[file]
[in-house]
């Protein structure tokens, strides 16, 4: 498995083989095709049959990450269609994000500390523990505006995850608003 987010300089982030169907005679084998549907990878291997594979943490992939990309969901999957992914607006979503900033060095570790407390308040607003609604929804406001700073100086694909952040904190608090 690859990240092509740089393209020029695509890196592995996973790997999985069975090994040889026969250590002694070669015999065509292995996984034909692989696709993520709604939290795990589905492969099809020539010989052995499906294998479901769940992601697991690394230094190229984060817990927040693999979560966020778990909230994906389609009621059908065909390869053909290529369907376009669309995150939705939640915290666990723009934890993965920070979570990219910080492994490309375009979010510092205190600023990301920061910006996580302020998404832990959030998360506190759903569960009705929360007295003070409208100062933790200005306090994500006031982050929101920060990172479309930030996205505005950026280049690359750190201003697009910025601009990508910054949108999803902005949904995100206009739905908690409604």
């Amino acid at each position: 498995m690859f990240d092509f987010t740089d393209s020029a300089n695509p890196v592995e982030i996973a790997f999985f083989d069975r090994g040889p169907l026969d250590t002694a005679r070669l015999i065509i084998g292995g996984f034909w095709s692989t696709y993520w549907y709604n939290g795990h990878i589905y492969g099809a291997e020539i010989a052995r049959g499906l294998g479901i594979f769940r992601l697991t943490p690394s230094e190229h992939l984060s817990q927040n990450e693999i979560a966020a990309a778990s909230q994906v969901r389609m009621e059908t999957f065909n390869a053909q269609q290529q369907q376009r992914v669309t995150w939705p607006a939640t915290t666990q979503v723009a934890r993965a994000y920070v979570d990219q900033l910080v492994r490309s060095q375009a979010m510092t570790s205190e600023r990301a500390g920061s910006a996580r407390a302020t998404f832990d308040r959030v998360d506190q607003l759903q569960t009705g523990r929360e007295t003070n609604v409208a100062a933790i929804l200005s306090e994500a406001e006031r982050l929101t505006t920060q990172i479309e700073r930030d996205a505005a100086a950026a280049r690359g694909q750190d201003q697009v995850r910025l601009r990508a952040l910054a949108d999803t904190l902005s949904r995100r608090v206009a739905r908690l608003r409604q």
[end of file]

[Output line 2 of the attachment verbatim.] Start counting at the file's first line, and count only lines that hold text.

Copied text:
């Protein structure tokens, strides 16, 4: 498995083989095709049959990450269609994000500390523990505006995850608003 987010300089982030169907005679084998549907990878291997594979943490992939990309969901999957992914607006979503900033060095570790407390308040607003609604929804406001700073100086694909952040904190608090 690859990240092509740089393209020029695509890196592995996973790997999985069975090994040889026969250590002694070669015999065509292995996984034909692989696709993520709604939290795990589905492969099809020539010989052995499906294998479901769940992601697991690394230094190229984060817990927040693999979560966020778990909230994906389609009621059908065909390869053909290529369907376009669309995150939705939640915290666990723009934890993965920070979570990219910080492994490309375009979010510092205190600023990301920061910006996580302020998404832990959030998360506190759903569960009705929360007295003070409208100062933790200005306090994500006031982050929101920060990172479309930030996205505005950026280049690359750190201003697009910025601009990508910054949108999803902005949904995100206009739905908690409604």